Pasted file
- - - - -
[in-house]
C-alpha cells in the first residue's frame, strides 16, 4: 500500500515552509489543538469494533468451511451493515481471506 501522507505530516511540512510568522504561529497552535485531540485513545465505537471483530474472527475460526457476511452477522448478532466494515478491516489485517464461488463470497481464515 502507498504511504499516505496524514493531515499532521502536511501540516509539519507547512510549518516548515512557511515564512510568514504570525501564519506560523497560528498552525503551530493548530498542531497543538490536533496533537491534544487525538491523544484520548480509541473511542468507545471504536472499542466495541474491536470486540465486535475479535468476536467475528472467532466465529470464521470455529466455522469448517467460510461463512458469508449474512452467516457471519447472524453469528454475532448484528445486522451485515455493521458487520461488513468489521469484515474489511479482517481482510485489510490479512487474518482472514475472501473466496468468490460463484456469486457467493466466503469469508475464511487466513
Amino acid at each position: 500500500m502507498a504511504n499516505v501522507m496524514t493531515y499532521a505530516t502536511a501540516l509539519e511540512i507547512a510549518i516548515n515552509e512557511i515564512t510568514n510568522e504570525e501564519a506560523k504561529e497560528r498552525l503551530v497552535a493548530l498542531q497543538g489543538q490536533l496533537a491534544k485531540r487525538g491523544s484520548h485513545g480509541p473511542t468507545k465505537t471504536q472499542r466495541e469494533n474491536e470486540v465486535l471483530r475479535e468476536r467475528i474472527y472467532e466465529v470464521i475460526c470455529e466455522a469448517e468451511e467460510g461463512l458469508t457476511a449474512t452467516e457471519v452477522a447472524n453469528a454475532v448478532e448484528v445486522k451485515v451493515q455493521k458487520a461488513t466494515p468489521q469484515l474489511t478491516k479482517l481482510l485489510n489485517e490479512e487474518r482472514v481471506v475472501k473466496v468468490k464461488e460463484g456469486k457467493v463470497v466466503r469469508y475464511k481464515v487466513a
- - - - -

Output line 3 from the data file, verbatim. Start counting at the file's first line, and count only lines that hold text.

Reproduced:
Amino acid at each position: 500500500m502507498a504511504n499516505v501522507m496524514t493531515y499532521a505530516t502536511a501540516l509539519e511540512i507547512a510549518i516548515n515552509e512557511i515564512t510568514n510568522e504570525e501564519a506560523k504561529e497560528r498552525l503551530v497552535a493548530l498542531q497543538g489543538q490536533l496533537a491534544k485531540r487525538g491523544s484520548h485513545g480509541p473511542t468507545k465505537t471504536q472499542r466495541e469494533n474491536e470486540v465486535l471483530r475479535e468476536r467475528i474472527y472467532e466465529v470464521i475460526c470455529e466455522a469448517e468451511e467460510g461463512l458469508t457476511a449474512t452467516e457471519v452477522a447472524n453469528a454475532v448478532e448484528v445486522k451485515v451493515q455493521k458487520a461488513t466494515p468489521q469484515l474489511t478491516k479482517l481482510l485489510n489485517e490479512e487474518r482472514v481471506v475472501k473466496v468468490k464461488e460463484g456469486k457467493v463470497v466466503r469469508y475464511k481464515v487466513a